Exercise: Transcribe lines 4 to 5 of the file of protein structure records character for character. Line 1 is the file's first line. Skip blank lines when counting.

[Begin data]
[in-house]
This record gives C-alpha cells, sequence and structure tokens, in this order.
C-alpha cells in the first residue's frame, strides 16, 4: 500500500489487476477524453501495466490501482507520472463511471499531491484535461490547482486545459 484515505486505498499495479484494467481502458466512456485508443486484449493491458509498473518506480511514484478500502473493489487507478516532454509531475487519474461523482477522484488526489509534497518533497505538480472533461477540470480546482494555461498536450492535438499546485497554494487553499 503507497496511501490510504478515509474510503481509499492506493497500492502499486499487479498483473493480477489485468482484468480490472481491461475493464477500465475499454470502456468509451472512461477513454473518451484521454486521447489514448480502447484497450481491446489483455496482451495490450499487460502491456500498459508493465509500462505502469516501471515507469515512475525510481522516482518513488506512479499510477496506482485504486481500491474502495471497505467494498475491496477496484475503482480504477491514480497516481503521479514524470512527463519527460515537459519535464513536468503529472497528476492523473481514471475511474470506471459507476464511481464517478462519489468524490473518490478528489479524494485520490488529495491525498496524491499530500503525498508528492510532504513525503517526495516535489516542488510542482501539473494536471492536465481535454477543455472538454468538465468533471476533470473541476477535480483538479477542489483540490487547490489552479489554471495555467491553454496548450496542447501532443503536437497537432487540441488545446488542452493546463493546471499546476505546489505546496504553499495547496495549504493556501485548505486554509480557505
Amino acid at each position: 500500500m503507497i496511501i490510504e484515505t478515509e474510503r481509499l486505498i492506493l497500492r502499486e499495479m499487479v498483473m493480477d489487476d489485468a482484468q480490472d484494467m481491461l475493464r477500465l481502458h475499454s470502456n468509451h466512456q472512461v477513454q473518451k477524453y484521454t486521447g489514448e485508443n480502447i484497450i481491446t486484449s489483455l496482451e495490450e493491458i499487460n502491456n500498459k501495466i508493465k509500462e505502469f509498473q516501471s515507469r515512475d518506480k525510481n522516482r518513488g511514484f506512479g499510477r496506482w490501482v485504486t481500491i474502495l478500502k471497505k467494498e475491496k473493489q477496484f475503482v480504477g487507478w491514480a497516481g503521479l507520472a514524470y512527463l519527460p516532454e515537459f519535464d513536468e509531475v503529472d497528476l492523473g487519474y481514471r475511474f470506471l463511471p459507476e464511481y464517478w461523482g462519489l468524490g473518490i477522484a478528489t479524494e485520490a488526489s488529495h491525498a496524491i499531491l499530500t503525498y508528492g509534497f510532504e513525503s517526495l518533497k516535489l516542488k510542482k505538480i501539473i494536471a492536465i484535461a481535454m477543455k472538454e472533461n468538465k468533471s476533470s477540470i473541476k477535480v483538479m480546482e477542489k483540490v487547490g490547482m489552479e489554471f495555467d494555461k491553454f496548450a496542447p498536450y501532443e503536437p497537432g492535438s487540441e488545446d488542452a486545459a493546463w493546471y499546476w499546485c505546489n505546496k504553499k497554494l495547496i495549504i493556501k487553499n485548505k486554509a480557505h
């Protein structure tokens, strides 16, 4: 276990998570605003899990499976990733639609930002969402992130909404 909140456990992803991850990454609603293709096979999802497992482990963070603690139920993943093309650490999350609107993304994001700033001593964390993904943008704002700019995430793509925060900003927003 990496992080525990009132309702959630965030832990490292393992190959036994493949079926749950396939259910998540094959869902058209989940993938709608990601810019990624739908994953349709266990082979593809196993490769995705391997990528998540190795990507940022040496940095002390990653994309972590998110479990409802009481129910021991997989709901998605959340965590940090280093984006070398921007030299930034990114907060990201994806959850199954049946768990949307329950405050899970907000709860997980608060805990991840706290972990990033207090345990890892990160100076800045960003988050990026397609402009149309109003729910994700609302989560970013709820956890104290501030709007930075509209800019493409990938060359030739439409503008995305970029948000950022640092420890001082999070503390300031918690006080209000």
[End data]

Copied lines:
Amino acid at each position: 500500500m503507497i496511501i490510504e484515505t478515509e474510503r481509499l486505498i492506493l497500492r502499486e499495479m499487479v498483473m493480477d489487476d489485468a482484468q480490472d484494467m481491461l475493464r477500465l481502458h475499454s470502456n468509451h466512456q472512461v477513454q473518451k477524453y484521454t486521447g489514448e485508443n480502447i484497450i481491446t486484449s489483455l496482451e495490450e493491458i499487460n502491456n500498459k501495466i508493465k509500462e505502469f509498473q516501471s515507469r515512475d518506480k525510481n522516482r518513488g511514484f506512479g499510477r496506482w490501482v485504486t481500491i474502495l478500502k471497505k467494498e475491496k473493489q477496484f475503482v480504477g487507478w491514480a497516481g503521479l507520472a514524470y512527463l519527460p516532454e515537459f519535464d513536468e509531475v503529472d497528476l492523473g487519474y481514471r475511474f470506471l463511471p459507476e464511481y464517478w461523482g462519489l468524490g473518490i477522484a478528489t479524494e485520490a488526489s488529495h491525498a496524491i499531491l499530500t503525498y508528492g509534497f510532504e513525503s517526495l518533497k516535489l516542488k510542482k505538480i501539473i494536471a492536465i484535461a481535454m477543455k472538454e472533461n468538465k468533471s476533470s477540470i473541476k477535480v483538479m480546482e477542489k483540490v487547490g490547482m489552479e489554471f495555467d494555461k491553454f496548450a496542447p498536450y501532443e503536437p497537432g492535438s487540441e488545446d488542452a486545459a493546463w493546471y499546476w499546485c505546489n505546496k504553499k497554494l495547496i495549504i493556501k487553499n485548505k486554509a480557505h
């Protein structure tokens, strides 16, 4: 276990998570605003899990499976990733639609930002969402992130909404 909140456990992803991850990454609603293709096979999802497992482990963070603690139920993943093309650490999350609107993304994001700033001593964390993904943008704002700019995430793509925060900003927003 990496992080525990009132309702959630965030832990490292393992190959036994493949079926749950396939259910998540094959869902058209989940993938709608990601810019990624739908994953349709266990082979593809196993490769995705391997990528998540190795990507940022040496940095002390990653994309972590998110479990409802009481129910021991997989709901998605959340965590940090280093984006070398921007030299930034990114907060990201994806959850199954049946768990949307329950405050899970907000709860997980608060805990991840706290972990990033207090345990890892990160100076800045960003988050990026397609402009149309109003729910994700609302989560970013709820956890104290501030709007930075509209800019493409990938060359030739439409503008995305970029948000950022640092420890001082999070503390300031918690006080209000």